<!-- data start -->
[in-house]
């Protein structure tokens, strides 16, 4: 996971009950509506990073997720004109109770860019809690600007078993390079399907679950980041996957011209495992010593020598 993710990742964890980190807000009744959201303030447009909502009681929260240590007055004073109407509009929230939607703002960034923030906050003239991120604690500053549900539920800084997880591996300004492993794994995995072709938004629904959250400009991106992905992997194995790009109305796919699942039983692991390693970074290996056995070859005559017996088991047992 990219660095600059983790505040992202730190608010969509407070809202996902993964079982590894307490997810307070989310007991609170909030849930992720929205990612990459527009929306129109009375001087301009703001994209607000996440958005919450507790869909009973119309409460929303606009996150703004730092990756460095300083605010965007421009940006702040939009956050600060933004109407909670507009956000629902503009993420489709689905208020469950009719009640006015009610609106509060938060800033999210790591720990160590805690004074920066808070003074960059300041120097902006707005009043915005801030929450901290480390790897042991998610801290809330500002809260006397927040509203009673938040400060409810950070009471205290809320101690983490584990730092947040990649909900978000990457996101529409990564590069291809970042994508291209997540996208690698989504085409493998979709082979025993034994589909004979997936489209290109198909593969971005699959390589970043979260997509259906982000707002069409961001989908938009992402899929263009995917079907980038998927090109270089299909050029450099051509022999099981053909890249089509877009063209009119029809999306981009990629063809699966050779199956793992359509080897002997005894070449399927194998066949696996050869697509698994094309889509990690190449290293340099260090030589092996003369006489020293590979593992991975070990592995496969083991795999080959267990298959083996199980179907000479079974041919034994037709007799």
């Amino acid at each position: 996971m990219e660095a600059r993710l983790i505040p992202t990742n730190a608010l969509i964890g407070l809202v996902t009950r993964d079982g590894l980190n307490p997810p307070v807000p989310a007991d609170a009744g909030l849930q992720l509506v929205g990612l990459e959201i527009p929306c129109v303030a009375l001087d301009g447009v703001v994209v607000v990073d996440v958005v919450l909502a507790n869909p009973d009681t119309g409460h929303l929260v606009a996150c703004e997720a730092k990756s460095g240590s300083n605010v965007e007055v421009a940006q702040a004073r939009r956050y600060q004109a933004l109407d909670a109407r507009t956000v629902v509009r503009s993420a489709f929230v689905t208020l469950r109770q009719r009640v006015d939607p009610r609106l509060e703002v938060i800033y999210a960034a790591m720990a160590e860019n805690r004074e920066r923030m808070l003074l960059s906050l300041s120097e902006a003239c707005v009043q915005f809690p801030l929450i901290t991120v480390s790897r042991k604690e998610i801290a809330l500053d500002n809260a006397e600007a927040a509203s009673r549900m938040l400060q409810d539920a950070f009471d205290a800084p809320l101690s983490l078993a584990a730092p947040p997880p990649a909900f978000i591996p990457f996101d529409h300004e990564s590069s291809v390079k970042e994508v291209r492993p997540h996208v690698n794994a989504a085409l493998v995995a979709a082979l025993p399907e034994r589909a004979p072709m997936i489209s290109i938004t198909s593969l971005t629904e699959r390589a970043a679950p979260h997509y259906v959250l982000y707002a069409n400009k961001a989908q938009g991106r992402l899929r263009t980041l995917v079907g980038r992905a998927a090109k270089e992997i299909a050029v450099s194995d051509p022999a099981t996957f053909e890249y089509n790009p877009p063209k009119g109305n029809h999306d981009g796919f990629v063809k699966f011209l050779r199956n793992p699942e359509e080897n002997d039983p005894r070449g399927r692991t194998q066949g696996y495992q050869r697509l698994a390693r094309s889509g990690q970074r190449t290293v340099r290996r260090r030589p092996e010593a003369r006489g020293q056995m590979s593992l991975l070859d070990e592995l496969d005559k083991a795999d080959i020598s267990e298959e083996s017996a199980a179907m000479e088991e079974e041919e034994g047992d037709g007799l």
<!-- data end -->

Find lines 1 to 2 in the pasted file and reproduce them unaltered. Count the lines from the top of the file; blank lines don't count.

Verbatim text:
[in-house]
């Protein structure tokens, strides 16, 4: 996971009950509506990073997720004109109770860019809690600007078993390079399907679950980041996957011209495992010593020598 993710990742964890980190807000009744959201303030447009909502009681929260240590007055004073109407509009929230939607703002960034923030906050003239991120604690500053549900539920800084997880591996300004492993794994995995072709938004629904959250400009991106992905992997194995790009109305796919699942039983692991390693970074290996056995070859005559017996088991047992 990219660095600059983790505040992202730190608010969509407070809202996902993964079982590894307490997810307070989310007991609170909030849930992720929205990612990459527009929306129109009375001087301009703001994209607000996440958005919450507790869909009973119309409460929303606009996150703004730092990756460095300083605010965007421009940006702040939009956050600060933004109407909670507009956000629902503009993420489709689905208020469950009719009640006015009610609106509060938060800033999210790591720990160590805690004074920066808070003074960059300041120097902006707005009043915005801030929450901290480390790897042991998610801290809330500002809260006397927040509203009673938040400060409810950070009471205290809320101690983490584990730092947040990649909900978000990457996101529409990564590069291809970042994508291209997540996208690698989504085409493998979709082979025993034994589909004979997936489209290109198909593969971005699959390589970043979260997509259906982000707002069409961001989908938009992402899929263009995917079907980038998927090109270089299909050029450099051509022999099981053909890249089509877009063209009119029809999306981009990629063809699966050779199956793992359509080897002997005894070449399927194998066949696996050869697509698994094309889509990690190449290293340099260090030589092996003369006489020293590979593992991975070990592995496969083991795999080959267990298959083996199980179907000479079974041919034994037709007799």